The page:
Review: High praise for the White Noisemaker
By David Boyle
Published Friday, Dec. 16, 2005, Gargoyle, arts
“Under the White Noise” by Scott Sapp is to be taken much more seriously than the notebook-paper CD case it is sold in. It is a thoughtful album that fulfills the complex vision of its creator and exceeds any fathomable expectations of its listeners.
“White Noise” is a diverse album that finds inspiration from a host of artists, including Bob Dylan and Jimi Hendrix. Its quality lies in Sapp's acoustic tracks. The experimentation on display throughout the album is admirable, although this sense of daring sometimes compromises the quality of Sapp's better songs.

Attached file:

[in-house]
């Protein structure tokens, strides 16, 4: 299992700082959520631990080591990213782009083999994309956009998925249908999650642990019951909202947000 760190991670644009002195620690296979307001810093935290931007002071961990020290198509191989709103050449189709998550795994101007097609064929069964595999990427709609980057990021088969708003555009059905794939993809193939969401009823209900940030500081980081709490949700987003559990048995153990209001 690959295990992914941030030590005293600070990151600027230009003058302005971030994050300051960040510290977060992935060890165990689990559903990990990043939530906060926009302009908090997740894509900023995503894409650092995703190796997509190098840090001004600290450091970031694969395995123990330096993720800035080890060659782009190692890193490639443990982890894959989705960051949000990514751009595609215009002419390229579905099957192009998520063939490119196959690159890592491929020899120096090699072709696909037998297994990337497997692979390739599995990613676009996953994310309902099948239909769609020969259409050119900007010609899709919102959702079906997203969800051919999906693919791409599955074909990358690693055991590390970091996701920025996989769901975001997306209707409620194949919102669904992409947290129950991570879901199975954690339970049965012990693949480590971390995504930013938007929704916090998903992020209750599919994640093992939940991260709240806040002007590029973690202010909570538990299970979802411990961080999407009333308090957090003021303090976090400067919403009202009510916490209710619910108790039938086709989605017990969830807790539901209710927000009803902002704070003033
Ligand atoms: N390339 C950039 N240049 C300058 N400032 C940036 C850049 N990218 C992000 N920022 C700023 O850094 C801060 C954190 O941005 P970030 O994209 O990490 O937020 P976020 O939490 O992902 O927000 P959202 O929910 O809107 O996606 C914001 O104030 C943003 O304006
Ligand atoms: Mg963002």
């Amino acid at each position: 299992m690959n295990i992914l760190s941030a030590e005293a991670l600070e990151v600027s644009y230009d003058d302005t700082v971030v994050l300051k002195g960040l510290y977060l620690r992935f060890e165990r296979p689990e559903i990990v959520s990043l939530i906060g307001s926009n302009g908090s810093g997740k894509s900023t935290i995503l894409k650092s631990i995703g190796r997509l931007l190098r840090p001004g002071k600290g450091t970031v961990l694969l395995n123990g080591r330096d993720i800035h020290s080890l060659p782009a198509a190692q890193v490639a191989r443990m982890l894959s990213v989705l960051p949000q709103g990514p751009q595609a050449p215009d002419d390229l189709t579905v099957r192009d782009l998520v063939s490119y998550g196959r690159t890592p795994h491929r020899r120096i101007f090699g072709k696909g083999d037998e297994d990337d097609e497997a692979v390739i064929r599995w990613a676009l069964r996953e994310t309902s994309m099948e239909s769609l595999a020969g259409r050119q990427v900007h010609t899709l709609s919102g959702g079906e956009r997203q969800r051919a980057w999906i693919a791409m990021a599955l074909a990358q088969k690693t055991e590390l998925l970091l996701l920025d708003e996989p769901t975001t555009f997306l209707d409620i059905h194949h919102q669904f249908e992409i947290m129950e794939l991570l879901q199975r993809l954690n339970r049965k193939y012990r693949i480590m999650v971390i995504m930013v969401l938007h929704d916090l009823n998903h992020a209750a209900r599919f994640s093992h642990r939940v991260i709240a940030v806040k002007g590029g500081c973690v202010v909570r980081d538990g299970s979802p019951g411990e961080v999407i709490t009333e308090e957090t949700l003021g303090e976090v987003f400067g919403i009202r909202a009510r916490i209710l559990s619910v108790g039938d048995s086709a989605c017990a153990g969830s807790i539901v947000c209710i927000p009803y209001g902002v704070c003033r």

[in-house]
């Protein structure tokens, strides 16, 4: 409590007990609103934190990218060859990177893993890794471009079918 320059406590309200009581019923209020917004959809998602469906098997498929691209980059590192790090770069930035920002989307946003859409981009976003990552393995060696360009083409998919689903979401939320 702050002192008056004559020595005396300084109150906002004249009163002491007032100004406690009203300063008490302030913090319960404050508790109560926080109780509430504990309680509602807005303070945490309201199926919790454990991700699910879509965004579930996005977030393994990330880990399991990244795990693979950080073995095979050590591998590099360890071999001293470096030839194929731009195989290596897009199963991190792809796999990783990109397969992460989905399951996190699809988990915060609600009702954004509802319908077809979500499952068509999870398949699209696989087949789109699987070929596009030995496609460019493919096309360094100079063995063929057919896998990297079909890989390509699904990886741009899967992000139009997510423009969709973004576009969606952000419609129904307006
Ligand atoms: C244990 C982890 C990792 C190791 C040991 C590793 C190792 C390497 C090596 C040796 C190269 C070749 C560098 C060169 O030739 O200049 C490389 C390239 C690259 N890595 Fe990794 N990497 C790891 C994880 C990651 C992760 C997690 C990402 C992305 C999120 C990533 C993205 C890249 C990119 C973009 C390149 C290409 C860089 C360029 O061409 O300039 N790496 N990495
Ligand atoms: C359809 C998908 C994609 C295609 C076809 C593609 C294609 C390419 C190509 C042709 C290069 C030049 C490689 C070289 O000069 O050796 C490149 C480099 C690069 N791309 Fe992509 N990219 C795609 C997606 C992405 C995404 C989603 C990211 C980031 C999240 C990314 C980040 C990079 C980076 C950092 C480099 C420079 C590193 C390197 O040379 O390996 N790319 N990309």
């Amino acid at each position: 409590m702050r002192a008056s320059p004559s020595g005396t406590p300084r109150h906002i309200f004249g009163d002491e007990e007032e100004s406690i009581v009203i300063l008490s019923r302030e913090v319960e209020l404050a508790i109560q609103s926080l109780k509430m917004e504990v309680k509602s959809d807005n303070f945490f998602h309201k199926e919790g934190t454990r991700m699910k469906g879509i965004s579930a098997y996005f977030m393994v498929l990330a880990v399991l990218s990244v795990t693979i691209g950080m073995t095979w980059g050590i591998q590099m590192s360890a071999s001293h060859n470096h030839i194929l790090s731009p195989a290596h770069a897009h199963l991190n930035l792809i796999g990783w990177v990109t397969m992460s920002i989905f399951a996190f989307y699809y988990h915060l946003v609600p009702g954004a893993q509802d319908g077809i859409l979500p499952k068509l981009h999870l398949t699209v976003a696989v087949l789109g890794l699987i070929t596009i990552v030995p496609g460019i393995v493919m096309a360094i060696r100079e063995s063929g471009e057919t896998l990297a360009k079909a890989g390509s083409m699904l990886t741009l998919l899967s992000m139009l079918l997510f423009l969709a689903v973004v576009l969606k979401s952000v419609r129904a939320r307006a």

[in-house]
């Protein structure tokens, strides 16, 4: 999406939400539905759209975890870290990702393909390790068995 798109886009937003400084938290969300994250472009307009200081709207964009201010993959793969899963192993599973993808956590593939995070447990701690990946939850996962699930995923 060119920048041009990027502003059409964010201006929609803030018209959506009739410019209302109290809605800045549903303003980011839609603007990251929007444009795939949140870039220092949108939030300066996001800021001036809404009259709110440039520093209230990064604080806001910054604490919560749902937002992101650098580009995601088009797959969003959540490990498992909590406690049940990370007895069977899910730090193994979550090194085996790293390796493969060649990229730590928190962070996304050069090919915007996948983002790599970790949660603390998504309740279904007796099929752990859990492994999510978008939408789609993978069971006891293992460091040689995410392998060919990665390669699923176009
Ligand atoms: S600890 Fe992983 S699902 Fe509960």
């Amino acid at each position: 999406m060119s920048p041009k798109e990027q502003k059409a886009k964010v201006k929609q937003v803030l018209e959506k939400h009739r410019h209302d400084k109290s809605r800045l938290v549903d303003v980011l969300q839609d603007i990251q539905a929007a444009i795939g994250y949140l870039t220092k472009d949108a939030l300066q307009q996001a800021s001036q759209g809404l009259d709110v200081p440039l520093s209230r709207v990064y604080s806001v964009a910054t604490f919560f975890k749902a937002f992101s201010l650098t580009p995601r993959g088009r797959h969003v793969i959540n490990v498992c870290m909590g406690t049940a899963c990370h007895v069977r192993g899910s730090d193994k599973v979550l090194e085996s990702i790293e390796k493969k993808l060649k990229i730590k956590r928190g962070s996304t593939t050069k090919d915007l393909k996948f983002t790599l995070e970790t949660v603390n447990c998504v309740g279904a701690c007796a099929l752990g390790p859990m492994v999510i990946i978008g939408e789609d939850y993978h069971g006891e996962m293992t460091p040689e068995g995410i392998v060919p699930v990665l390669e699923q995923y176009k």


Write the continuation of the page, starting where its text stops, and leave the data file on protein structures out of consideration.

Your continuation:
The first two tracks, “Somebody Should Have Known” and “The Dream Less Dreamt,” are the quintessential Scott Sapp. Both songs effectively convey the message and the emotion that the artist intended through ghostly lyrics and gentle acoustic guitar. These songs are thoughtful in an absent-minded sort of way.
The fifth track, “Antinomianism,” is constructive experimentation that effectively breaks from the flow of the album while still adding to the overall quality.
But sometimes the experimentation doesn't quite work. For example, “Back in Time” at its heart might be the album's best song, but the cacophonous intro played by a recorder obscures the rest of the track.
Sapp has substance in each one of his songs, but he needs to stick to the unadulterated acoustic sound that makes the core of his album so impressive. The album would benefit from better technical production, but nonetheless it is a triumph given the resources he had available.
“Under the White Noise” is not available on LimeWire, but for a modest price of $3 you can pick up a copy from Scott's locker.
Scott is projected to go lottery in the NBA draft.